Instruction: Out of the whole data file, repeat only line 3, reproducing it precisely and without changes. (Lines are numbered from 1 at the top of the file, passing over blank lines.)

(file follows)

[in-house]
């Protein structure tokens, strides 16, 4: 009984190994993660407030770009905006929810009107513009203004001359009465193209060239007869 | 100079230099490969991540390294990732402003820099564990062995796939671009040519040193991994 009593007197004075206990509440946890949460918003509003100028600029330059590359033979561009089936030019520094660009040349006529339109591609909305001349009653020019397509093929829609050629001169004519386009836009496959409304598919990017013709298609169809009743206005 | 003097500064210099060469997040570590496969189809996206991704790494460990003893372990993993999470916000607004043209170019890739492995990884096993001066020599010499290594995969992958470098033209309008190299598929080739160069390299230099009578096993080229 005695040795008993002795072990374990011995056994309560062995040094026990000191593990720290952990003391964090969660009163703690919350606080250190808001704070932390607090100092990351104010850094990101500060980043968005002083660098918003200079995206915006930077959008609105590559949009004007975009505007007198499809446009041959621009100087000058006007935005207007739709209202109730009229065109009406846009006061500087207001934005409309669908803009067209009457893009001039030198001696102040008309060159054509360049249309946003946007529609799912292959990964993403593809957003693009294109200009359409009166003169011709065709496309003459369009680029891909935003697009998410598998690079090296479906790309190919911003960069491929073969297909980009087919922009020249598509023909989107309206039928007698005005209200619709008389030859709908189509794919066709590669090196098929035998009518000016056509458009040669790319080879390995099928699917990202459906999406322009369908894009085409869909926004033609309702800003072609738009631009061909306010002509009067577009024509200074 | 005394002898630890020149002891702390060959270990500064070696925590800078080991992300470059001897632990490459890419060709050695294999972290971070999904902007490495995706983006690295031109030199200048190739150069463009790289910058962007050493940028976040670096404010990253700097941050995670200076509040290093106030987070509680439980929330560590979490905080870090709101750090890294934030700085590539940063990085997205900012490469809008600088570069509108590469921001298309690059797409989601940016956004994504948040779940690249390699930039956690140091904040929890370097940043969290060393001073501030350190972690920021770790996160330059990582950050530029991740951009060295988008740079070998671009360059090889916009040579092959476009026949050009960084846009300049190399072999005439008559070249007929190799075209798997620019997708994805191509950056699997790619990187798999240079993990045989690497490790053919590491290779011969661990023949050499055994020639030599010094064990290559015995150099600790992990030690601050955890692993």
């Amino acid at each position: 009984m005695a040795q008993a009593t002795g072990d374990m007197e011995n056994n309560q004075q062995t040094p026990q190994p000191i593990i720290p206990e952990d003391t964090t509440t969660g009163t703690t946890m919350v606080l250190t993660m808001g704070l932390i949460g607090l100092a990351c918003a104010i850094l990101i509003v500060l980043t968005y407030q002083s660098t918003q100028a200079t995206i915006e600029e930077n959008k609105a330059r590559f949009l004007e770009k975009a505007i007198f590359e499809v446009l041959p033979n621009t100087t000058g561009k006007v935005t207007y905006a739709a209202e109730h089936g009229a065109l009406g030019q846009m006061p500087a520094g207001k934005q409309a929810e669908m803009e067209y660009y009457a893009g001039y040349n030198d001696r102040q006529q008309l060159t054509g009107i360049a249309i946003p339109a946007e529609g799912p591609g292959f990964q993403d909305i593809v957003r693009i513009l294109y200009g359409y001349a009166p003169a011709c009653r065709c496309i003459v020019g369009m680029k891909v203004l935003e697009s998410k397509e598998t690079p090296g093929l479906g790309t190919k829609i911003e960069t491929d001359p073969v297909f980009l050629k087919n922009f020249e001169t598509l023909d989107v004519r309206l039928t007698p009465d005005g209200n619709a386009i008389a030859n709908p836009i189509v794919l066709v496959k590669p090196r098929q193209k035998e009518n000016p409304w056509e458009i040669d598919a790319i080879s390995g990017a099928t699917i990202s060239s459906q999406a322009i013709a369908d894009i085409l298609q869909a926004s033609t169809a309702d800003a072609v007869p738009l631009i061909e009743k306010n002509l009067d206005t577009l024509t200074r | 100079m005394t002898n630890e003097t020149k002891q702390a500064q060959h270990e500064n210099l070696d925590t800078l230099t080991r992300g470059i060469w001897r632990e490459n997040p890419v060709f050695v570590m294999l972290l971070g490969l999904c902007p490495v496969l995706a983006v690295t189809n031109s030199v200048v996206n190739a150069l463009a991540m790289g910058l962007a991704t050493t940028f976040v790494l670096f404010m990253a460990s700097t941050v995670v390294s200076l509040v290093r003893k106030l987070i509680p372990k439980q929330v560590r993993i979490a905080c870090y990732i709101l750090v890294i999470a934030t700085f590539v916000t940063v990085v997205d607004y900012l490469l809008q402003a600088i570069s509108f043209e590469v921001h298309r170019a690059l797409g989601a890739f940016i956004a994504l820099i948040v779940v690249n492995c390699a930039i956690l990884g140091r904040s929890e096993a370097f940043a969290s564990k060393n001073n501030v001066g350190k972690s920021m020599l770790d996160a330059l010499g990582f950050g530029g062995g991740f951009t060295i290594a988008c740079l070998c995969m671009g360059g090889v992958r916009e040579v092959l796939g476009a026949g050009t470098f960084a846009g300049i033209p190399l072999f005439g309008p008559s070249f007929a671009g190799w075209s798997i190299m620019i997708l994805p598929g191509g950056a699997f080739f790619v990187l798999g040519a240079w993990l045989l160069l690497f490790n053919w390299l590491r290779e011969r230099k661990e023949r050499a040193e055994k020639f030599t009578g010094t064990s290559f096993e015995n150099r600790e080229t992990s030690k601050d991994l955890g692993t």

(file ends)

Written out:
């Amino acid at each position: 009984m005695a040795q008993a009593t002795g072990d374990m007197e011995n056994n309560q004075q062995t040094p026990q190994p000191i593990i720290p206990e952990d003391t964090t509440t969660g009163t703690t946890m919350v606080l250190t993660m808001g704070l932390i949460g607090l100092a990351c918003a104010i850094l990101i509003v500060l980043t968005y407030q002083s660098t918003q100028a200079t995206i915006e600029e930077n959008k609105a330059r590559f949009l004007e770009k975009a505007i007198f590359e499809v446009l041959p033979n621009t100087t000058g561009k006007v935005t207007y905006a739709a209202e109730h089936g009229a065109l009406g030019q846009m006061p500087a520094g207001k934005q409309a929810e669908m803009e067209y660009y009457a893009g001039y040349n030198d001696r102040q006529q008309l060159t054509g009107i360049a249309i946003p339109a946007e529609g799912p591609g292959f990964q993403d909305i593809v957003r693009i513009l294109y200009g359409y001349a009166p003169a011709c009653r065709c496309i003459v020019g369009m680029k891909v203004l935003e697009s998410k397509e598998t690079p090296g093929l479906g790309t190919k829609i911003e960069t491929d001359p073969v297909f980009l050629k087919n922009f020249e001169t598509l023909d989107v004519r309206l039928t007698p009465d005005g209200n619709a386009i008389a030859n709908p836009i189509v794919l066709v496959k590669p090196r098929q193209k035998e009518n000016p409304w056509e458009i040669d598919a790319i080879s390995g990017a099928t699917i990202s060239s459906q999406a322009i013709a369908d894009i085409l298609q869909a926004s033609t169809a309702d800003a072609v007869p738009l631009i061909e009743k306010n002509l009067d206005t577009l024509t200074r | 100079m005394t002898n630890e003097t020149k002891q702390a500064q060959h270990e500064n210099l070696d925590t800078l230099t080991r992300g470059i060469w001897r632990e490459n997040p890419v060709f050695v570590m294999l972290l971070g490969l999904c902007p490495v496969l995706a983006v690295t189809n031109s030199v200048v996206n190739a150069l463009a991540m790289g910058l962007a991704t050493t940028f976040v790494l670096f404010m990253a460990s700097t941050v995670v390294s200076l509040v290093r003893k106030l987070i509680p372990k439980q929330v560590r993993i979490a905080c870090y990732i709101l750090v890294i999470a934030t700085f590539v916000t940063v990085v997205d607004y900012l490469l809008q402003a600088i570069s509108f043209e590469v921001h298309r170019a690059l797409g989601a890739f940016i956004a994504l820099i948040v779940v690249n492995c390699a930039i956690l990884g140091r904040s929890e096993a370097f940043a969290s564990k060393n001073n501030v001066g350190k972690s920021m020599l770790d996160a330059l010499g990582f950050g530029g062995g991740f951009t060295i290594a988008c740079l070998c995969m671009g360059g090889v992958r916009e040579v092959l796939g476009a026949g050009t470098f960084a846009g300049i033209p190399l072999f005439g309008p008559s070249f007929a671009g190799w075209s798997i190299m620019i997708l994805p598929g191509g950056a699997f080739f790619v990187l798999g040519a240079w993990l045989l160069l690497f490790n053919w390299l590491r290779e011969r230099k661990e023949r050499a040193e055994k020639f030599t009578g010094t064990s290559f096993e015995n150099r600790e080229t992990s030690k601050d991994l955890g692993t």